Tuesday, May 29, 2007

Errata (4): Undue Pessimism

A few days ago I bought from the local LIDL store in La Ferte Mace, a bag of mini kit-kats, and couldn't stop eating them, one after another. The morning after, not unusually, I woke up feeling very sorry for myself.

There are moments here by the forest in France when I really do feel like a dragon that found water. But it generally turns out to be the kind of dragon that is easily knocked off its perch -- a dragon with dodgy vestibules.

On the post before this one I discussed JO-KEN-GE-DO -- the view, which is off the way, that transient situations might last forever. The flipside is DAN-KEN-GE-DO, lit. "cut view, off the way," in short, nihilism.

Whereas the former view violates the 2nd law of thermodynamics in its naive optimism, the latter view goes too far the other way: it fails to take account of the potential upside of the changeability of energy.

Wanting to leave one's own indelible mark in a flux -- whether by building temples as in the case of Emperor Wu or by translating Shobogenzo as in the case of yours truly -- is only a recipe for disappointment. It is like trying to paint one's signature in a pond.

On the other hand, because all is in flux we are always potentially connected with, not cut off from, that which Gautama Buddha awakened -- called in Sanskrit anuttara-samyak-sambodhi, supreme integral enlightenment.

Master Dogen compared enlightenment to a moon reflected in water. I don't make a mark on it, and it doesn't leave a mark on me.

Thus, despite Gudo's efforts for more than 20 years to teach me the true philosophical meaning of the middle way, I continue to wobble between selfish optimism and undue pessimism. I think it is mainly a vestibular problem.

At the end of his rules of sitting-Zen for everybody, Master Dogen promises us all that if we practice for a long time the matter of the ineffable, we are bound to be the ineffable itself.

But when I am physiologically out of balance -- Gudo would say when the autonomic nervous system is out of balance -- Master Dogen's promise means nothing to me. In the depths of kit-kat induced despondency, I cannot even remember it.

There again, I do not need to eat too much chocolate in order to feel discouraged and worthless. The merest hint of another's criticism, and my ensuing unconscious reaction, is more than enough to do the trick.

Once again, milord, can I plead not guilty on the grounds of diminished vestibular capability? (Low self-esteem is documented as a common secondary symptom of immature vestibular reflexes.)

Brad Warner on his blog provided a crystal-clear example of undue pessimism (or low self esteem?) when he negated any possibility of his own enlightenment. I think that this was probably a disappointed reaction to being too interested, earlier on in his Buddhist career, in the unduly selfish/optimistic hope of enlightenment as his permanent possession.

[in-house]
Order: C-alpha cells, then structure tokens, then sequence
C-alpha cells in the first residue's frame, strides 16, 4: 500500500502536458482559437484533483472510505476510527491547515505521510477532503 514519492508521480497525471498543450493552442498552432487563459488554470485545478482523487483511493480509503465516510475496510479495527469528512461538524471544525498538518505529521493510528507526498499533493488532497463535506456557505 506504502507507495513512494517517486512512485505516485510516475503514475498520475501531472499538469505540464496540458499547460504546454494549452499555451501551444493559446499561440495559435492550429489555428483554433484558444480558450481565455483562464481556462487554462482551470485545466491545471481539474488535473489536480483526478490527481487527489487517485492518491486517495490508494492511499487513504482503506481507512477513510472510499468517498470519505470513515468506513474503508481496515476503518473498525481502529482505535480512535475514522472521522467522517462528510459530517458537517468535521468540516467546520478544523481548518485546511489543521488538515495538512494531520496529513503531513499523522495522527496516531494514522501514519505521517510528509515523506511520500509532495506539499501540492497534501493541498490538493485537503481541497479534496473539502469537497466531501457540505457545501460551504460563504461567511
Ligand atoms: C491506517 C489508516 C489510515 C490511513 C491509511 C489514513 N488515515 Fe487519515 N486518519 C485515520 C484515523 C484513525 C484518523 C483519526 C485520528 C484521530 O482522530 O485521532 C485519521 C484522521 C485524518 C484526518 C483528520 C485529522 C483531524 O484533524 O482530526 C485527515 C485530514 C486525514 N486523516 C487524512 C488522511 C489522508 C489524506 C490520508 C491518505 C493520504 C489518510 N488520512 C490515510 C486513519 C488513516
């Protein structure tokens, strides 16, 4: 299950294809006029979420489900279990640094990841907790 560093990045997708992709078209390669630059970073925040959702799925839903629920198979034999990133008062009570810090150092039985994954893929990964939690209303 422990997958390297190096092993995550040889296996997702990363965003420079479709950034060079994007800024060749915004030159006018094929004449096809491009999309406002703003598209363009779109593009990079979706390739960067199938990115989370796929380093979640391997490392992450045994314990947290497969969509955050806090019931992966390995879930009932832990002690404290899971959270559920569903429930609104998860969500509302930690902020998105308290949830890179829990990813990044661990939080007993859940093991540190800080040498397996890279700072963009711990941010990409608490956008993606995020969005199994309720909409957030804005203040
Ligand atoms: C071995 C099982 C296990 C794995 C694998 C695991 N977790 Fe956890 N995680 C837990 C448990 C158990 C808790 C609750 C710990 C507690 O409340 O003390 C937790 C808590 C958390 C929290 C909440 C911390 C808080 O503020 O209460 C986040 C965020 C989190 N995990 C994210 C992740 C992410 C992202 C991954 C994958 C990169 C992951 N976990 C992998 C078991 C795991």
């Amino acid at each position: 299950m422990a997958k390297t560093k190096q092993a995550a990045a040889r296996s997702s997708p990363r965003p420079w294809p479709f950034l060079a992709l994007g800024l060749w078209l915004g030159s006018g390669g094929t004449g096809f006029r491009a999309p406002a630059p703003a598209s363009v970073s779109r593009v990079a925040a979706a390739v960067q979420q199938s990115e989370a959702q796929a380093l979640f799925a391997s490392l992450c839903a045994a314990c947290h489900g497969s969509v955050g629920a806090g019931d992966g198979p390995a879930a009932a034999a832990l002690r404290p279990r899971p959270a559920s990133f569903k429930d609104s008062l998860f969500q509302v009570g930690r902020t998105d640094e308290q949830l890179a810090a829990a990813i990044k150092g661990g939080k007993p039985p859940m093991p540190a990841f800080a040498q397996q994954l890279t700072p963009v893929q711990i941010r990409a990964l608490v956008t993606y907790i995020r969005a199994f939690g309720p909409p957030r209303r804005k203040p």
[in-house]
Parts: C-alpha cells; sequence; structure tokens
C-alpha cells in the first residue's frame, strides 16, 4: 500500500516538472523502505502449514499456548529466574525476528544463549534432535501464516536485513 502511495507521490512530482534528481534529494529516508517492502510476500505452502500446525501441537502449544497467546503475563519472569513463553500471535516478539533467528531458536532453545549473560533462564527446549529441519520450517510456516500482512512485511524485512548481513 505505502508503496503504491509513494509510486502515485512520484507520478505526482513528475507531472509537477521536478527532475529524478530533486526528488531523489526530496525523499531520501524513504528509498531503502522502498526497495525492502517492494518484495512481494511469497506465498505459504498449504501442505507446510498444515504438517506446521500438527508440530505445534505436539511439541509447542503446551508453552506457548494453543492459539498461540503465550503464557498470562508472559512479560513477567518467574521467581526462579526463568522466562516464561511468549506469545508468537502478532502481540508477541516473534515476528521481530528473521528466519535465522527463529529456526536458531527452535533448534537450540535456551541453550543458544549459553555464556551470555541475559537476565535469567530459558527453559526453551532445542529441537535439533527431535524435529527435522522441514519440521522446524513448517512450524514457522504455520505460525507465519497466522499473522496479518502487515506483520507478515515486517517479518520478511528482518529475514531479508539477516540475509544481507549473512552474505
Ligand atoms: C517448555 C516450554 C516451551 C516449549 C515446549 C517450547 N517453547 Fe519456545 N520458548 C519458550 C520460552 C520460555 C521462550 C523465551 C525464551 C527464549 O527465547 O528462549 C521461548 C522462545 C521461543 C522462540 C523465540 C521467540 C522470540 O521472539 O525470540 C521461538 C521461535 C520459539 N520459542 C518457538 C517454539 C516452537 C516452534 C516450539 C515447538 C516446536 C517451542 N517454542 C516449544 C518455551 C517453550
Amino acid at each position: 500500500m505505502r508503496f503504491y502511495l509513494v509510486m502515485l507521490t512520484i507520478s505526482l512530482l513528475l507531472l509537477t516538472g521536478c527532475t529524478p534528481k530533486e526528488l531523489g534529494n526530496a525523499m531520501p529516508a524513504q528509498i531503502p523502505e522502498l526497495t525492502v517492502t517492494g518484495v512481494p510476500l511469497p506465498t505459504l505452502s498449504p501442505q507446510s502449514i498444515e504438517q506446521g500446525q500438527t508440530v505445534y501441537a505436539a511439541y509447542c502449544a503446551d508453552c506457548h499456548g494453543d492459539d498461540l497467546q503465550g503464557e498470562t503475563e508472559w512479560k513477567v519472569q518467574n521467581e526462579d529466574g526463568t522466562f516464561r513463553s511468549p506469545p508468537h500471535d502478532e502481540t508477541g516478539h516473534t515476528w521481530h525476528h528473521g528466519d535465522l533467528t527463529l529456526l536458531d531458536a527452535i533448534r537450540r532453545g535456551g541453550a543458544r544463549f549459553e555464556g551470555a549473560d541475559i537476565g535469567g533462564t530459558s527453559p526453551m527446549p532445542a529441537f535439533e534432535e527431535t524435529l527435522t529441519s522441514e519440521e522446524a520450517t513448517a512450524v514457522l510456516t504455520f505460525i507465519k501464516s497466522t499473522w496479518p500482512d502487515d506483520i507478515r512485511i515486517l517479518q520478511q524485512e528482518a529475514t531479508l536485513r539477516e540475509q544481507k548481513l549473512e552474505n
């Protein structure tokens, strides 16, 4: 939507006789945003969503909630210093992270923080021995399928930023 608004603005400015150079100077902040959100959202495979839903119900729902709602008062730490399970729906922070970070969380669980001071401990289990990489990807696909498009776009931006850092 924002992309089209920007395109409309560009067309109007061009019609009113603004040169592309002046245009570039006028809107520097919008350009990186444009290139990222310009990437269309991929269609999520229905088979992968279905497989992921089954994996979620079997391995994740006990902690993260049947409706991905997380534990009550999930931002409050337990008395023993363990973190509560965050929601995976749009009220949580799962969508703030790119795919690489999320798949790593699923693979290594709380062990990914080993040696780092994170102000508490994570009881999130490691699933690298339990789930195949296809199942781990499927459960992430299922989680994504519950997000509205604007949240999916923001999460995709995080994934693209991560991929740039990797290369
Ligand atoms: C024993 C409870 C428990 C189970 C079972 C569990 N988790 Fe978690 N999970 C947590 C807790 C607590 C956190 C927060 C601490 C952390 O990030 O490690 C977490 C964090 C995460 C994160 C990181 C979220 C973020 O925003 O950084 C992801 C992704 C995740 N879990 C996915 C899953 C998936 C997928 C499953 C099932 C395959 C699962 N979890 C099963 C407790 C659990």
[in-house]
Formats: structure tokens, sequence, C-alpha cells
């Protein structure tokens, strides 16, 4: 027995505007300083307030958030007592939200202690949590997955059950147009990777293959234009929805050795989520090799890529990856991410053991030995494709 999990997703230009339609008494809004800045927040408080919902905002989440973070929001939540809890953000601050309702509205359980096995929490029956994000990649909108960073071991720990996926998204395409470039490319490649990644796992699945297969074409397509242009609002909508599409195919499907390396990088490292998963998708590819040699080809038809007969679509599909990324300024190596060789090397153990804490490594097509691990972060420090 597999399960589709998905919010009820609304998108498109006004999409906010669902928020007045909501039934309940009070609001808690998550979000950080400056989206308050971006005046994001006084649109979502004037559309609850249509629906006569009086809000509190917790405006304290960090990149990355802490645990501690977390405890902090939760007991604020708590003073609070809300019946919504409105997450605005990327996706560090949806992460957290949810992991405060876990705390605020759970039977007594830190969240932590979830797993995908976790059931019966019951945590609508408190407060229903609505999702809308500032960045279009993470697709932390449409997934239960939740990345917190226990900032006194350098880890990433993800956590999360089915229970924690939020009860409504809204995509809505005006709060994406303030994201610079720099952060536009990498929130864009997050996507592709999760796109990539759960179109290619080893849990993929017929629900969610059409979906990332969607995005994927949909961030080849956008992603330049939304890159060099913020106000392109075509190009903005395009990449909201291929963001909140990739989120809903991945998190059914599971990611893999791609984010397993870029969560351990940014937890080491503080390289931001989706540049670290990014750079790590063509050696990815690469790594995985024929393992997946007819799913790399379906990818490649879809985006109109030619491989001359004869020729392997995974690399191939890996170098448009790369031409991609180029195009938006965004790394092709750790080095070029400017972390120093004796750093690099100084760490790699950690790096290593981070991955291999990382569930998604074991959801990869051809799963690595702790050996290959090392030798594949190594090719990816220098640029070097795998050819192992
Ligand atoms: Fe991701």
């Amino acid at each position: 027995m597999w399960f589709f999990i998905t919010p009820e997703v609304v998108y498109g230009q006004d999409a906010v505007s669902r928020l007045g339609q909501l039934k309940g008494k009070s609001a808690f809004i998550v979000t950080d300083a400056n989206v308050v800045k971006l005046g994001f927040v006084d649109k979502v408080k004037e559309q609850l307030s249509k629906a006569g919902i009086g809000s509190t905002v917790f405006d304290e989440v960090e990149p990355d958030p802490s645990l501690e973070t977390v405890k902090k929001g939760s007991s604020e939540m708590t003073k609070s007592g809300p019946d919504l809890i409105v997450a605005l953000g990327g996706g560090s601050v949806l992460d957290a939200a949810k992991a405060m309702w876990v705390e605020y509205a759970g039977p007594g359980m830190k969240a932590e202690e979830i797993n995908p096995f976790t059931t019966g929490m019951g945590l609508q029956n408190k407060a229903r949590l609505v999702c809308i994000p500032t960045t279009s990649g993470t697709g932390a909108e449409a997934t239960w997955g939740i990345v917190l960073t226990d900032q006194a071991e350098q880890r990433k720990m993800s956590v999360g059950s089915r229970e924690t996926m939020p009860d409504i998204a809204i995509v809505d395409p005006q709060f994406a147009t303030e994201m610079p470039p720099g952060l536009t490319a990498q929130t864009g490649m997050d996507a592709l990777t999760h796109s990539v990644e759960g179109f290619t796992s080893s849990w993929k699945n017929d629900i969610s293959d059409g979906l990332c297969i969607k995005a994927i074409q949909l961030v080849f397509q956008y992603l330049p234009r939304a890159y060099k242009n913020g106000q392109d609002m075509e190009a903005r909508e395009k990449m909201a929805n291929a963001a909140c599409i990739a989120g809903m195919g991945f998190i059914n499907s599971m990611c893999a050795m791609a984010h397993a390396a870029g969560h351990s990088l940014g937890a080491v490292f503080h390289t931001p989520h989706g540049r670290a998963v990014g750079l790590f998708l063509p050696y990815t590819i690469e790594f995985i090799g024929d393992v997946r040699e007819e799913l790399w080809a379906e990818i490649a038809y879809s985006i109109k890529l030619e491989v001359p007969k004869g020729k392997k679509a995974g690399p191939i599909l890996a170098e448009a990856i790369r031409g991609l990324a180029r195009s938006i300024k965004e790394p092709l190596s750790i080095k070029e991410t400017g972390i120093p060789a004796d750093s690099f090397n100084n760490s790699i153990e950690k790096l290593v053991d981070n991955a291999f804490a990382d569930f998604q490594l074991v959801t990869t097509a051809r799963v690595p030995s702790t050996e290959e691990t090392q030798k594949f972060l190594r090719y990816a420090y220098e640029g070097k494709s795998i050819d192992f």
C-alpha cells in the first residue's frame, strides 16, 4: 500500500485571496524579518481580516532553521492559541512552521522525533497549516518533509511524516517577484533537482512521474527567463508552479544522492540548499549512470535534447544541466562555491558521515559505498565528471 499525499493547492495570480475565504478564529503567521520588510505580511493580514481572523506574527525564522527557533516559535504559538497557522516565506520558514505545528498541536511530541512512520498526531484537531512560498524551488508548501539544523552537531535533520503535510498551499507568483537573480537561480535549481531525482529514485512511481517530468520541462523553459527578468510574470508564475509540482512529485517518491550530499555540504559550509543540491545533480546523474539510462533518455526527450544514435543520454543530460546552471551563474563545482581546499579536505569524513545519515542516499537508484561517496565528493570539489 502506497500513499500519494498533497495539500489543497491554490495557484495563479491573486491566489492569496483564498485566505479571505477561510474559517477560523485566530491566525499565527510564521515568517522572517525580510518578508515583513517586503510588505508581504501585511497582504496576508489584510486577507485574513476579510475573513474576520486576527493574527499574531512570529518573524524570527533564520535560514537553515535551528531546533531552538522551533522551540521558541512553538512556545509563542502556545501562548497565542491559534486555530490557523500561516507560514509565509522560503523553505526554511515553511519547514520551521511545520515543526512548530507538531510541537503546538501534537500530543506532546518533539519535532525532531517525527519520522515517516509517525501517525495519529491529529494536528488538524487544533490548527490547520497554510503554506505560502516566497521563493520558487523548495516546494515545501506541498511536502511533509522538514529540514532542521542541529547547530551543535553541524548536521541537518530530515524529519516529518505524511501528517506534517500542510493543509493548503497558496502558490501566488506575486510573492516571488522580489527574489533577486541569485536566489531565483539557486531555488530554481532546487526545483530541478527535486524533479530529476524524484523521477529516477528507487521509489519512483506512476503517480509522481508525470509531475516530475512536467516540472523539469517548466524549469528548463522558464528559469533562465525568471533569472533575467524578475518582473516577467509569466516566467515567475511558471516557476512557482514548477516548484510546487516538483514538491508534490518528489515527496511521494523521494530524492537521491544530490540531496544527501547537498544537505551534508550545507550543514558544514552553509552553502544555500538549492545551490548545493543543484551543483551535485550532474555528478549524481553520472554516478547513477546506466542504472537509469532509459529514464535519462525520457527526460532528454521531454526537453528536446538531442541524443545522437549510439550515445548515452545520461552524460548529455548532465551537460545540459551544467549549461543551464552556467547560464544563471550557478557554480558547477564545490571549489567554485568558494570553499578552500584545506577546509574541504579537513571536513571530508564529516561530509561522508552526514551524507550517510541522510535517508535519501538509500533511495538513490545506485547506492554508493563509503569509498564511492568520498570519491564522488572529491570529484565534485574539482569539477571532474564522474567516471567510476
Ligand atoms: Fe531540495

Master Dogen's promise gives grounds for unselfish optimism. He wrote: HISASHIKU INMO NARU KOTO O NASABA, SUBEKARAKU INMO NARUBESHI, "If for a long time you practice the matter of the ineffable, you will be the ineffable."

I say this is grounds for "unselfish optimism," because the possibility of me being ineffable includes the possibility of me transmitting the ineffable to others.

The wording is interesting -- in the first clause the object is INMO NARU KOTO, in the second clause the object is simply INMO. INMO means it, the ineffable. NARU KOTO means "the thing which is..."

I think that Master Dogen's wording may include the suggestion that we cannot practice the ineffable directly. The ineffable is always not that, nor that. What is readily available to us all, even as beginners, is the matter of the ineffable, the thing in which the ineffable inherently resides -- the practice of sitting-Zen. We can sit still in the lotus posture and open ourselves to the possibility of it. We can dangle ourselves out and hope (but not too expectantly) to be caught by it.

After a bit of practicing like this, I am liable to think, like a real non-dragon: "Yes, this is it! This is true uprightness! This is it!"

But no, that is never it. That is just a bit of a gap. That is just my vestibular system playing tricks on me again. I don't know anything called true uprightness. All I truly know is that even a homeopathic trace of the word "uprightness" causes me to stiffen up and hold myself in, to fix.

I know that under Gudo's crudely manipulating hand I indulged myself in a veritable fixing fest. Judging from his blog, in his mind Gudo would like to leave as his permanent legacy the bridging of Buddhism and humanism, so that he might go to Heaven secure in the knowledge that he has sown the seeds for the saving of human civilization. Here on planet Earth, however, Gudo's actual legacy among many of his students is a variety of stiff necks, frozen shoulders, headaches, bad backs, and aching hips. I hate to be so ungrateful, but this is true.